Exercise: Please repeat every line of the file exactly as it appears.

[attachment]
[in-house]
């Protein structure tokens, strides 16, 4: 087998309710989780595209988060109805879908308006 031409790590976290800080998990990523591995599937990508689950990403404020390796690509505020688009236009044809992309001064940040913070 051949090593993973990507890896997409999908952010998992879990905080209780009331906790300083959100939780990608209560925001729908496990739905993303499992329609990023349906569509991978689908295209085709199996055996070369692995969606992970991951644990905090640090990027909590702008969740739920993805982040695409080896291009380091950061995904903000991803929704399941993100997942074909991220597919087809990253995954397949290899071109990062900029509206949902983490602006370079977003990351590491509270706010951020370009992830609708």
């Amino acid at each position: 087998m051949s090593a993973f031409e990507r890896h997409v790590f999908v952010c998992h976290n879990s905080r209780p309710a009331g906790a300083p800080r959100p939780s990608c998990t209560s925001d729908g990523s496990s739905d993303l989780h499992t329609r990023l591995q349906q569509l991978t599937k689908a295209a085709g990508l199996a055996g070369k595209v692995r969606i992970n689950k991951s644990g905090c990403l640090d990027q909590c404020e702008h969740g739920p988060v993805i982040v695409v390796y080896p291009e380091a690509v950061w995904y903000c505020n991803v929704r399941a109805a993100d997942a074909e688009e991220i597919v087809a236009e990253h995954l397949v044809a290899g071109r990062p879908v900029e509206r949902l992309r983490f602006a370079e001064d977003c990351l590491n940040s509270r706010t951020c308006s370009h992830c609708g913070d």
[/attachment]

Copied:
[in-house]
């Protein structure tokens, strides 16, 4: 087998309710989780595209988060109805879908308006 031409790590976290800080998990990523591995599937990508689950990403404020390796690509505020688009236009044809992309001064940040913070 051949090593993973990507890896997409999908952010998992879990905080209780009331906790300083959100939780990608209560925001729908496990739905993303499992329609990023349906569509991978689908295209085709199996055996070369692995969606992970991951644990905090640090990027909590702008969740739920993805982040695409080896291009380091950061995904903000991803929704399941993100997942074909991220597919087809990253995954397949290899071109990062900029509206949902983490602006370079977003990351590491509270706010951020370009992830609708």
């Amino acid at each position: 087998m051949s090593a993973f031409e990507r890896h997409v790590f999908v952010c998992h976290n879990s905080r209780p309710a009331g906790a300083p800080r959100p939780s990608c998990t209560s925001d729908g990523s496990s739905d993303l989780h499992t329609r990023l591995q349906q569509l991978t599937k689908a295209a085709g990508l199996a055996g070369k595209v692995r969606i992970n689950k991951s644990g905090c990403l640090d990027q909590c404020e702008h969740g739920p988060v993805i982040v695409v390796y080896p291009e380091a690509v950061w995904y903000c505020n991803v929704r399941a109805a993100d997942a074909e688009e991220i597919v087809a236009e990253h995954l397949v044809a290899g071109r990062p879908v900029e509206r949902l992309r983490f602006a370079e001064d977003c990351l590491n940040s509270r706010t951020c308006s370009h992830c609708g913070d």